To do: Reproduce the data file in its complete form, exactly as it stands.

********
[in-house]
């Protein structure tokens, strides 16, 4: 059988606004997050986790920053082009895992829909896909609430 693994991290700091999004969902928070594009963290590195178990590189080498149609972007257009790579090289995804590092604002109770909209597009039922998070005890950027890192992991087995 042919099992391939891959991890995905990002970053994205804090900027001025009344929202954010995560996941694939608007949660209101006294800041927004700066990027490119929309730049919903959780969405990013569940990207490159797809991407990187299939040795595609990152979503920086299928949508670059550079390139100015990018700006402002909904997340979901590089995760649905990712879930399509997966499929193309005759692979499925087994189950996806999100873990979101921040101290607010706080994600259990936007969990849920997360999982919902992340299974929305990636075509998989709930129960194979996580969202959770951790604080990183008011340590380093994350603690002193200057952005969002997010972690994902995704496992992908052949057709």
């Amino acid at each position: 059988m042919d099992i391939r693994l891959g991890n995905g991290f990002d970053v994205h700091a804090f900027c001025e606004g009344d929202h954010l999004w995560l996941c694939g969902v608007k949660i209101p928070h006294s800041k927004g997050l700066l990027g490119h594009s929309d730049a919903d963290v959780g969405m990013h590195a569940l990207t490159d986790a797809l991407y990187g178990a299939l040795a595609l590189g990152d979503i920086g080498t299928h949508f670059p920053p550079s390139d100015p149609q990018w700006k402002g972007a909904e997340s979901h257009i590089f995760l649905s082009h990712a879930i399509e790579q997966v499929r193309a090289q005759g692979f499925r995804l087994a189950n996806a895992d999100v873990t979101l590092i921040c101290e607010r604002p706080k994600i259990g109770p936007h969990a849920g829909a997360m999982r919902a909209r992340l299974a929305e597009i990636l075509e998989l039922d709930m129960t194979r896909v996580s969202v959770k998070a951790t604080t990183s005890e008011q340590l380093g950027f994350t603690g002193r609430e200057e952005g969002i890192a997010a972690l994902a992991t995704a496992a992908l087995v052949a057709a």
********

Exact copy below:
[in-house]
């Protein structure tokens, strides 16, 4: 059988606004997050986790920053082009895992829909896909609430 693994991290700091999004969902928070594009963290590195178990590189080498149609972007257009790579090289995804590092604002109770909209597009039922998070005890950027890192992991087995 042919099992391939891959991890995905990002970053994205804090900027001025009344929202954010995560996941694939608007949660209101006294800041927004700066990027490119929309730049919903959780969405990013569940990207490159797809991407990187299939040795595609990152979503920086299928949508670059550079390139100015990018700006402002909904997340979901590089995760649905990712879930399509997966499929193309005759692979499925087994189950996806999100873990979101921040101290607010706080994600259990936007969990849920997360999982919902992340299974929305990636075509998989709930129960194979996580969202959770951790604080990183008011340590380093994350603690002193200057952005969002997010972690994902995704496992992908052949057709």
């Amino acid at each position: 059988m042919d099992i391939r693994l891959g991890n995905g991290f990002d970053v994205h700091a804090f900027c001025e606004g009344d929202h954010l999004w995560l996941c694939g969902v608007k949660i209101p928070h006294s800041k927004g997050l700066l990027g490119h594009s929309d730049a919903d963290v959780g969405m990013h590195a569940l990207t490159d986790a797809l991407y990187g178990a299939l040795a595609l590189g990152d979503i920086g080498t299928h949508f670059p920053p550079s390139d100015p149609q990018w700006k402002g972007a909904e997340s979901h257009i590089f995760l649905s082009h990712a879930i399509e790579q997966v499929r193309a090289q005759g692979f499925r995804l087994a189950n996806a895992d999100v873990t979101l590092i921040c101290e607010r604002p706080k994600i259990g109770p936007h969990a849920g829909a997360m999982r919902a909209r992340l299974a929305e597009i990636l075509e998989l039922d709930m129960t194979r896909v996580s969202v959770k998070a951790t604080t990183s005890e008011q340590l380093g950027f994350t603690g002193r609430e200057e952005g969002i890192a997010a972690l994902a992991t995704a496992a992908l087995v052949a057709a």